With so many things competing for our finite attention, from the 2020 race to this president’s corrupt antics, it is easy to forget about the ongoing crisis in the leadership of independent federal agencies. These agencies establish and enforce the rules that define the shape of our economy and society, and when they function properly they prevent the next financial crisis and enforce everything from antitrust laws to workers’ rights and beyond.
Luckily, the Revolving Door Project, in partnership with the Demand Progress Education Fund, has just launched a new website - the Agency Spotlight - that makes it easier than ever to keep abreast of the situation.
The Agency Spotlight not only improves on the functionalities of the Independent Federal Agency Monitor but also, thanks to the work of the Demand Progress Education Fund, incorporates a new vote tracker for three of the agencies: the Federal Deposit Insurance Corporation (FDIC), the Federal Trade Commission (FTC), and the Securities and Exchange Commission (SEC). Furthermore, this new site brings together both organizations’ extensive published works on independent agency leadership, including blog posts, op-eds, public comments, and letters.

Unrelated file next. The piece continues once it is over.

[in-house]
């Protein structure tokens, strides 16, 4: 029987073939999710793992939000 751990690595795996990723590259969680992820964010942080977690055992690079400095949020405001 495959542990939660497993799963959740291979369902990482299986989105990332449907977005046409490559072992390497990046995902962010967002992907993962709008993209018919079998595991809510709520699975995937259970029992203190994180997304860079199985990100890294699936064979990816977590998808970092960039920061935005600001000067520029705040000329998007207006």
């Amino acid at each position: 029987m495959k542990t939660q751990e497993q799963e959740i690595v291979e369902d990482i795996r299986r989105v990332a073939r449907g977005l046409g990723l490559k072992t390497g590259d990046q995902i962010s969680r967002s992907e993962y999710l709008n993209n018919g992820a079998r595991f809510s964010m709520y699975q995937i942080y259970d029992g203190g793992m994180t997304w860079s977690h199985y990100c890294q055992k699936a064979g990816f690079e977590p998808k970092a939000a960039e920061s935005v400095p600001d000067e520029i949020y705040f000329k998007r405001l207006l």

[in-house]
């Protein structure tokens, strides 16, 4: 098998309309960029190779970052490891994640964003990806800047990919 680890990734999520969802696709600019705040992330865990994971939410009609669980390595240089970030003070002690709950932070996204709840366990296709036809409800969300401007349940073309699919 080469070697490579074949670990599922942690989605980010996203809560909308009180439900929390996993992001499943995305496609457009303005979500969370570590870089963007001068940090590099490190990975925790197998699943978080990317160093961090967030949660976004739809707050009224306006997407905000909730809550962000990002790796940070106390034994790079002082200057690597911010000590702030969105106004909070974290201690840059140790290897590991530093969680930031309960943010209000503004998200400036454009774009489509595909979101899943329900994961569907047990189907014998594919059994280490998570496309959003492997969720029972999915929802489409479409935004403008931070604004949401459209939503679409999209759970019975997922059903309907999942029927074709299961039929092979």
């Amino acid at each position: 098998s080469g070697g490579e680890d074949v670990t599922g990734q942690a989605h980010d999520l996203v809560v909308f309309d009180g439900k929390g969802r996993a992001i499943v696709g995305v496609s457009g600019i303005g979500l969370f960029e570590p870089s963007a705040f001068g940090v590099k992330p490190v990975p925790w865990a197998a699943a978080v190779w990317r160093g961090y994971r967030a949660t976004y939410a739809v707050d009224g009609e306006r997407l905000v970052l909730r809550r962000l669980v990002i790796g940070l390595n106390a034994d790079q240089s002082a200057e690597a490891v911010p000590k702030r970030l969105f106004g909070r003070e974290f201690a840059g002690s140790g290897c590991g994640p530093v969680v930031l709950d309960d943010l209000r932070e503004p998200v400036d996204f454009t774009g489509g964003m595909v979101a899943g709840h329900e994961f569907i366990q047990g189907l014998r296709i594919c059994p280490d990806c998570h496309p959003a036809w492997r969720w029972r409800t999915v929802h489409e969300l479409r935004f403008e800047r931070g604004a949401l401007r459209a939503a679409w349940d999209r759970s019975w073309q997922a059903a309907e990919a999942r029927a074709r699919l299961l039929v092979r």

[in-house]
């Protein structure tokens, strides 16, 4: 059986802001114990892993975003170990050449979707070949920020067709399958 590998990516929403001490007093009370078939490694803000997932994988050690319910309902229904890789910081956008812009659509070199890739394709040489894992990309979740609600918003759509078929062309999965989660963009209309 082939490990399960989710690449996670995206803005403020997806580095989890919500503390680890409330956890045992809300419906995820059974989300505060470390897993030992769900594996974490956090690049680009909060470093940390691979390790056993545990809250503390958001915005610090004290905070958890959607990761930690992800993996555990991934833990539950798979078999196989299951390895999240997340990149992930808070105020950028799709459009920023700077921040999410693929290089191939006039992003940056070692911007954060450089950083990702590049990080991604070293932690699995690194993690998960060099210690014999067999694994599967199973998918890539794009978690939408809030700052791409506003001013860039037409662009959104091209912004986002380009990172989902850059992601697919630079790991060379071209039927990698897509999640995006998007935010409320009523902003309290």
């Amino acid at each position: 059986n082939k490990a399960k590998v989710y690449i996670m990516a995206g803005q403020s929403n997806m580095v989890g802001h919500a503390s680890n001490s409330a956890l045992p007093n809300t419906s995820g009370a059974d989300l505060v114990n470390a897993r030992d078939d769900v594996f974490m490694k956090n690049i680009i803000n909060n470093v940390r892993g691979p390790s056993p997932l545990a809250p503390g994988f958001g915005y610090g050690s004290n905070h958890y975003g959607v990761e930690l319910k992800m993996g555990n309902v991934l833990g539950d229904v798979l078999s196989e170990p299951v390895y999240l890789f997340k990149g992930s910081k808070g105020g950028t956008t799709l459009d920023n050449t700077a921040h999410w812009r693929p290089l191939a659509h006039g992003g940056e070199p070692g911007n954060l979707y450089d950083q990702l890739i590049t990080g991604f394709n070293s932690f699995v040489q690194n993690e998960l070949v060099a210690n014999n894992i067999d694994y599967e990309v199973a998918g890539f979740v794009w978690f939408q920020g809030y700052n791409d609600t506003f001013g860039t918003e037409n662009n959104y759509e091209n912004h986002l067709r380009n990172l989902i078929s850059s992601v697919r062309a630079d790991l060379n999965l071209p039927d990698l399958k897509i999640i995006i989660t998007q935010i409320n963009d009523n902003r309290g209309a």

We’re very excited about this new and improved tool and encourage all of you to check it out!
2020 (and Potentially 2021)
With the Nevada caucus bearing down on us this Saturday, our ever-so-brief respite from the horse race is over. With that in mind, let’s check back in with the candidates to see what they’ve been up to.
It’s safe to say that all are working as hard as they can to build momentum ahead of the contests in Nevada, South Carolina, and on Super Tuesday. However, not all candidates are adopting the same strategy to do so. Some, like Bernie Sanders and Elizabeth Warren, have focused on getting time with voters to build enthusiasm. Others, like Joe Biden, Pete Buttigieg, and Amy Klobuchar, however, are keeping their attention focused on the money with a jam-packed schedule of high-dollar fundraisers.
Pete Buttigieg’s campaign, for example, hosted a Seattle brunch last weekend where particularly well-heeled supporters raised $75,000 or more to earn the moniker “co-host.” Meanwhile, Joe Biden was expected to raise $1 million in one day late last week between two fundraising events in New York City, primarily from Wall Street elites.